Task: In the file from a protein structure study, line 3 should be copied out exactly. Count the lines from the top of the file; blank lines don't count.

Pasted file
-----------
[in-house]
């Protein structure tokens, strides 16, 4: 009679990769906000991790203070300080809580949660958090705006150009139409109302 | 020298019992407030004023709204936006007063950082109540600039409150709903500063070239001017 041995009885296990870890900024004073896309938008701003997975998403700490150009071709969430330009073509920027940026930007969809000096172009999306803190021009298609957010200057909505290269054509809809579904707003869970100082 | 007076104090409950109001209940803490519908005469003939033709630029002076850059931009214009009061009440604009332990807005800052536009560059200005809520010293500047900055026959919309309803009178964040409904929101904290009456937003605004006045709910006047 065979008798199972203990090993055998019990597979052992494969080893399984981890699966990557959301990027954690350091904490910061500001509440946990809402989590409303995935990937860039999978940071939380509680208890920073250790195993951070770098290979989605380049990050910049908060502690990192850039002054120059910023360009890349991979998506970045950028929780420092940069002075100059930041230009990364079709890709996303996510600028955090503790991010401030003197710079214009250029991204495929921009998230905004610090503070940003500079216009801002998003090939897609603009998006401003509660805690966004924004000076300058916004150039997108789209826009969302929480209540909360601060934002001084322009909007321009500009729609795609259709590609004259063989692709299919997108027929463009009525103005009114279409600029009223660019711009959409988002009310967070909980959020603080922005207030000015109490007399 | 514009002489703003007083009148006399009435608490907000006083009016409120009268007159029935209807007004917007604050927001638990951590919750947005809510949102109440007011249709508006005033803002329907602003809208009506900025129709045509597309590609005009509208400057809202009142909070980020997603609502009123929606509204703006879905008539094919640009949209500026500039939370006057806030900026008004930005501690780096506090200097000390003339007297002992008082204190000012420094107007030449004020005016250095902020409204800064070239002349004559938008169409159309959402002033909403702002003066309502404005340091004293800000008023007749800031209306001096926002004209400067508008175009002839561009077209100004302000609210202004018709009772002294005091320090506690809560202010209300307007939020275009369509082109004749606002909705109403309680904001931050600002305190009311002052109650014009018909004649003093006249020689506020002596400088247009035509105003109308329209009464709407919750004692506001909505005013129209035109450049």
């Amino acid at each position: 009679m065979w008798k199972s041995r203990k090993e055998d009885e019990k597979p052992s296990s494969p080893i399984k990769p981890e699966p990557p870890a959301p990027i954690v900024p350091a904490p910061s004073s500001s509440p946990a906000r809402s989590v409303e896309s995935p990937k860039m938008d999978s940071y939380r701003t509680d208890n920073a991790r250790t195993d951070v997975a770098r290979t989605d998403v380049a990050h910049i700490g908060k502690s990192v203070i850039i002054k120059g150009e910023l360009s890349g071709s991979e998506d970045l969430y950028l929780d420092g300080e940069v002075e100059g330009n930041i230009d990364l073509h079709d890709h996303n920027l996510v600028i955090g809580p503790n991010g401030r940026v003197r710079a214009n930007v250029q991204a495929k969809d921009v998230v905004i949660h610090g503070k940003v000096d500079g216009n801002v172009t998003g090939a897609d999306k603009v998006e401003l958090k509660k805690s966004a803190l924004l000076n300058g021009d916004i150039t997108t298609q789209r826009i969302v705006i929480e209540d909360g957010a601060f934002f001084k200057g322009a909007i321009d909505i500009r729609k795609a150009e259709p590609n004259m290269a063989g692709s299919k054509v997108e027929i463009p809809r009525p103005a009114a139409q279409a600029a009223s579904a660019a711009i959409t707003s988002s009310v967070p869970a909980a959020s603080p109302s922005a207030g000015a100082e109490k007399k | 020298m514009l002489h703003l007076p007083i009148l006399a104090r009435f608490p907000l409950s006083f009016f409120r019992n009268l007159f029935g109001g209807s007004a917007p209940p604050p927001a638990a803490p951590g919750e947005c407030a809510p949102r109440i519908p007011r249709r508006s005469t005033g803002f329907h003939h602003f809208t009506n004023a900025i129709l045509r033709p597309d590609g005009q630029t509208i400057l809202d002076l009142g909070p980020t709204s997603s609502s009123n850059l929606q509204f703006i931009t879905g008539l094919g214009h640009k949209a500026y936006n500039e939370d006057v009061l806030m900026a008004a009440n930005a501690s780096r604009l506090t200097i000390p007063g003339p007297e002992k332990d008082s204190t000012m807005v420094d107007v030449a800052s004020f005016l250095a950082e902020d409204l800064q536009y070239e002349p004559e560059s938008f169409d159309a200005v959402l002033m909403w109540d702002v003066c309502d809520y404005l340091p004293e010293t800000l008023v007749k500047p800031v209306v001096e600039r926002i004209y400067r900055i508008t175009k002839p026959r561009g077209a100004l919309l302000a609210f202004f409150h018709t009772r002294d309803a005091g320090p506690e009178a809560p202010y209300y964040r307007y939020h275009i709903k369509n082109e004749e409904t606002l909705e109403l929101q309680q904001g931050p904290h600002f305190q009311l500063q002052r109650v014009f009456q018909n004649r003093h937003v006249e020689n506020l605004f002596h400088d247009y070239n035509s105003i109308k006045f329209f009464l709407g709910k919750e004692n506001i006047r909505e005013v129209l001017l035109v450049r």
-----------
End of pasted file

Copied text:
């Amino acid at each position: 009679m065979w008798k199972s041995r203990k090993e055998d009885e019990k597979p052992s296990s494969p080893i399984k990769p981890e699966p990557p870890a959301p990027i954690v900024p350091a904490p910061s004073s500001s509440p946990a906000r809402s989590v409303e896309s995935p990937k860039m938008d999978s940071y939380r701003t509680d208890n920073a991790r250790t195993d951070v997975a770098r290979t989605d998403v380049a990050h910049i700490g908060k502690s990192v203070i850039i002054k120059g150009e910023l360009s890349g071709s991979e998506d970045l969430y950028l929780d420092g300080e940069v002075e100059g330009n930041i230009d990364l073509h079709d890709h996303n920027l996510v600028i955090g809580p503790n991010g401030r940026v003197r710079a214009n930007v250029q991204a495929k969809d921009v998230v905004i949660h610090g503070k940003v000096d500079g216009n801002v172009t998003g090939a897609d999306k603009v998006e401003l958090k509660k805690s966004a803190l924004l000076n300058g021009d916004i150039t997108t298609q789209r826009i969302v705006i929480e209540d909360g957010a601060f934002f001084k200057g322009a909007i321009d909505i500009r729609k795609a150009e259709p590609n004259m290269a063989g692709s299919k054509v997108e027929i463009p809809r009525p103005a009114a139409q279409a600029a009223s579904a660019a711009i959409t707003s988002s009310v967070p869970a909980a959020s603080p109302s922005a207030g000015a100082e109490k007399k | 020298m514009l002489h703003l007076p007083i009148l006399a104090r009435f608490p907000l409950s006083f009016f409120r019992n009268l007159f029935g109001g209807s007004a917007p209940p604050p927001a638990a803490p951590g919750e947005c407030a809510p949102r109440i519908p007011r249709r508006s005469t005033g803002f329907h003939h602003f809208t009506n004023a900025i129709l045509r033709p597309d590609g005009q630029t509208i400057l809202d002076l009142g909070p980020t709204s997603s609502s009123n850059l929606q509204f703006i931009t879905g008539l094919g214009h640009k949209a500026y936006n500039e939370d006057v009061l806030m900026a008004a009440n930005a501690s780096r604009l506090t200097i000390p007063g003339p007297e002992k332990d008082s204190t000012m807005v420094d107007v030449a800052s004020f005016l250095a950082e902020d409204l800064q536009y070239e002349p004559e560059s938008f169409d159309a200005v959402l002033m909403w109540d702002v003066c309502d809520y404005l340091p004293e010293t800000l008023v007749k500047p800031v209306v001096e600039r926002i004209y400067r900055i508008t175009k002839p026959r561009g077209a100004l919309l302000a609210f202004f409150h018709t009772r002294d309803a005091g320090p506690e009178a809560p202010y209300y964040r307007y939020h275009i709903k369509n082109e004749e409904t606002l909705e109403l929101q309680q904001g931050p904290h600002f305190q009311l500063q002052r109650v014009f009456q018909n004649r003093h937003v006249e020689n506020l605004f002596h400088d247009y070239n035509s105003i109308k006045f329209f009464l709407g709910k919750e004692n506001i006047r909505e005013v129209l001017l035109v450049r």